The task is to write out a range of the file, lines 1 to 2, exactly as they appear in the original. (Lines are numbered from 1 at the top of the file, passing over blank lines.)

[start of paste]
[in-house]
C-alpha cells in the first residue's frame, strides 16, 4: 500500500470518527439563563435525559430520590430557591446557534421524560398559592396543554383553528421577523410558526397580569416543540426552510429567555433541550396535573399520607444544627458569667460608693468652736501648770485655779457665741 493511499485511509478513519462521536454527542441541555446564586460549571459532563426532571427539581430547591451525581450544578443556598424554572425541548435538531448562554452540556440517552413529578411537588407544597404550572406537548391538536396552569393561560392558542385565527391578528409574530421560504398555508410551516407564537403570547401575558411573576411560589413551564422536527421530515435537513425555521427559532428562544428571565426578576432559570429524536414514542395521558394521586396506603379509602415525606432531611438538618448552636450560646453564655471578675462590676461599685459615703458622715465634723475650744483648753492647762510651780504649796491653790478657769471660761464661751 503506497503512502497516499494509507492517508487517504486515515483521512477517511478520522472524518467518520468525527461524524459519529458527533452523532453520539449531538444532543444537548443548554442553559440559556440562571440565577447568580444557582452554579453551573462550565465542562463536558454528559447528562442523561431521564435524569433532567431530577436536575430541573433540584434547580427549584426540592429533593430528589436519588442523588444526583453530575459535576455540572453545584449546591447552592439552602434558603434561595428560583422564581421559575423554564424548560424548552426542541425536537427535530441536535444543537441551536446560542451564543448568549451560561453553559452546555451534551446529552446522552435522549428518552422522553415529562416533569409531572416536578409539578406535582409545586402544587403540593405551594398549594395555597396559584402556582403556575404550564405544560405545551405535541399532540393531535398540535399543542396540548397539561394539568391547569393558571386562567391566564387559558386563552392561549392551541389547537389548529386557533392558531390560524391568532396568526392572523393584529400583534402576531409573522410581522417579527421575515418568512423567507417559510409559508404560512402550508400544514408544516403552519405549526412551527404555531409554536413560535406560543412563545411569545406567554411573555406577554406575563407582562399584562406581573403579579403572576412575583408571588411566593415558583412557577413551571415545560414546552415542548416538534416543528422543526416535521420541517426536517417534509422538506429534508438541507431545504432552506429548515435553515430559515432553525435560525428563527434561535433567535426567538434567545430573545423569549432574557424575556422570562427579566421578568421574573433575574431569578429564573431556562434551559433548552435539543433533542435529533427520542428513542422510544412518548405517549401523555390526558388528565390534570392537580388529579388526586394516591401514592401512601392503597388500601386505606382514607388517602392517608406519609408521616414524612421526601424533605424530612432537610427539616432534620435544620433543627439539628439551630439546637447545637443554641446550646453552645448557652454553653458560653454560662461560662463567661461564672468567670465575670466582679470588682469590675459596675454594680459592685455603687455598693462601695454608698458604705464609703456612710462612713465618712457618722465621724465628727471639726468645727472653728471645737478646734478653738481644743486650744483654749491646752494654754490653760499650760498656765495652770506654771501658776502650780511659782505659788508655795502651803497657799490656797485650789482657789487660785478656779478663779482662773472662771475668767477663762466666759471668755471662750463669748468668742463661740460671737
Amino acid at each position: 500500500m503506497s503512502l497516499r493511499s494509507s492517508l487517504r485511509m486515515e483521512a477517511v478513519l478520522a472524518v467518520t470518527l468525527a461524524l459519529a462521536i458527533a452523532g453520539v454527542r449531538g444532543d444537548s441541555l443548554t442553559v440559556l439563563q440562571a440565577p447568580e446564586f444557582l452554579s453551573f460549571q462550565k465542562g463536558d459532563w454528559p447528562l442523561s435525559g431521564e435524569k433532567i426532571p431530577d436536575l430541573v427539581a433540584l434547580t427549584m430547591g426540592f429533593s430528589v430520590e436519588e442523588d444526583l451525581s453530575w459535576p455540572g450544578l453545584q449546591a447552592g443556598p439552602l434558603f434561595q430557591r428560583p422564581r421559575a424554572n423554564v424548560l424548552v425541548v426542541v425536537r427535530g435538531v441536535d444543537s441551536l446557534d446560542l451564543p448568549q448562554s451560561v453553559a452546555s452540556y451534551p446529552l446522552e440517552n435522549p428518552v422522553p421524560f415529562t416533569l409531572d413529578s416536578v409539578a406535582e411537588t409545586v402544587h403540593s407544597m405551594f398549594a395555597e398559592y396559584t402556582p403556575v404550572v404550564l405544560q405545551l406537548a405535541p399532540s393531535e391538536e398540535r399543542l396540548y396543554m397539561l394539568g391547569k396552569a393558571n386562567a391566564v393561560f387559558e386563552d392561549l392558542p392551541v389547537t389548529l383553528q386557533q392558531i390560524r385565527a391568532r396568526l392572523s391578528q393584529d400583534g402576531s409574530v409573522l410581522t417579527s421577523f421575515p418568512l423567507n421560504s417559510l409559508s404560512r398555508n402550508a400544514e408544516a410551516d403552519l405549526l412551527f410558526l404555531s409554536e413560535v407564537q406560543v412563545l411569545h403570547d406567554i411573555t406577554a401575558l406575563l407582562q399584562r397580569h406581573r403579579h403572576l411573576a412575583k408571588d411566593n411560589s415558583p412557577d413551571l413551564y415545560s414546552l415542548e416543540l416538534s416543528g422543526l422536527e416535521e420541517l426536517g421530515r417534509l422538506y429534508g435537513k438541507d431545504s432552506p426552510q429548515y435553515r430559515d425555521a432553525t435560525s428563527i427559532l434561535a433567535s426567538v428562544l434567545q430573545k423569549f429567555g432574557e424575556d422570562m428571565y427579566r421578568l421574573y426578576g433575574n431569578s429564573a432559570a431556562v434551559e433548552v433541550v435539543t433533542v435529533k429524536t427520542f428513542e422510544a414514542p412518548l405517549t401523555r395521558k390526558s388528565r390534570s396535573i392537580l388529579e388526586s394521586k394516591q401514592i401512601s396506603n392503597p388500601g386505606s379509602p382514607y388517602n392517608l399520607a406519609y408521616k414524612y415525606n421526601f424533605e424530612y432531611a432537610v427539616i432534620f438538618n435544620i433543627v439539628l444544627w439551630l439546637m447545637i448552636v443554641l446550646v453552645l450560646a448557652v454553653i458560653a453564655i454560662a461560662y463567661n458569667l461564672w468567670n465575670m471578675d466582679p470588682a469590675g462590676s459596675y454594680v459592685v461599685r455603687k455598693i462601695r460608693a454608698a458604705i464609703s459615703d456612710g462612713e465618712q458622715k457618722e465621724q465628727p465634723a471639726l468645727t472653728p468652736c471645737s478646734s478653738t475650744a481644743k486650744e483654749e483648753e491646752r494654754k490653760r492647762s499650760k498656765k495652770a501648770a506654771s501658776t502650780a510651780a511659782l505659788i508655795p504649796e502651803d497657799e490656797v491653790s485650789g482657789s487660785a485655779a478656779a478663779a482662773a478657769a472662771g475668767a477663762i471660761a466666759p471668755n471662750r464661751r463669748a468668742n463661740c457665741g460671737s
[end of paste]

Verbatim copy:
[in-house]
C-alpha cells in the first residue's frame, strides 16, 4: 500500500470518527439563563435525559430520590430557591446557534421524560398559592396543554383553528421577523410558526397580569416543540426552510429567555433541550396535573399520607444544627458569667460608693468652736501648770485655779457665741 493511499485511509478513519462521536454527542441541555446564586460549571459532563426532571427539581430547591451525581450544578443556598424554572425541548435538531448562554452540556440517552413529578411537588407544597404550572406537548391538536396552569393561560392558542385565527391578528409574530421560504398555508410551516407564537403570547401575558411573576411560589413551564422536527421530515435537513425555521427559532428562544428571565426578576432559570429524536414514542395521558394521586396506603379509602415525606432531611438538618448552636450560646453564655471578675462590676461599685459615703458622715465634723475650744483648753492647762510651780504649796491653790478657769471660761464661751 503506497503512502497516499494509507492517508487517504486515515483521512477517511478520522472524518467518520468525527461524524459519529458527533452523532453520539449531538444532543444537548443548554442553559440559556440562571440565577447568580444557582452554579453551573462550565465542562463536558454528559447528562442523561431521564435524569433532567431530577436536575430541573433540584434547580427549584426540592429533593430528589436519588442523588444526583453530575459535576455540572453545584449546591447552592439552602434558603434561595428560583422564581421559575423554564424548560424548552426542541425536537427535530441536535444543537441551536446560542451564543448568549451560561453553559452546555451534551446529552446522552435522549428518552422522553415529562416533569409531572416536578409539578406535582409545586402544587403540593405551594398549594395555597396559584402556582403556575404550564405544560405545551405535541399532540393531535398540535399543542396540548397539561394539568391547569393558571386562567391566564387559558386563552392561549392551541389547537389548529386557533392558531390560524391568532396568526392572523393584529400583534402576531409573522410581522417579527421575515418568512423567507417559510409559508404560512402550508400544514408544516403552519405549526412551527404555531409554536413560535406560543412563545411569545406567554411573555406577554406575563407582562399584562406581573403579579403572576412575583408571588411566593415558583412557577413551571415545560414546552415542548416538534416543528422543526416535521420541517426536517417534509422538506429534508438541507431545504432552506429548515435553515430559515432553525435560525428563527434561535433567535426567538434567545430573545423569549432574557424575556422570562427579566421578568421574573433575574431569578429564573431556562434551559433548552435539543433533542435529533427520542428513542422510544412518548405517549401523555390526558388528565390534570392537580388529579388526586394516591401514592401512601392503597388500601386505606382514607388517602392517608406519609408521616414524612421526601424533605424530612432537610427539616432534620435544620433543627439539628439551630439546637447545637443554641446550646453552645448557652454553653458560653454560662461560662463567661461564672468567670465575670466582679470588682469590675459596675454594680459592685455603687455598693462601695454608698458604705464609703456612710462612713465618712457618722465621724465628727471639726468645727472653728471645737478646734478653738481644743486650744483654749491646752494654754490653760499650760498656765495652770506654771501658776502650780511659782505659788508655795502651803497657799490656797485650789482657789487660785478656779478663779482662773472662771475668767477663762466666759471668755471662750463669748468668742463661740460671737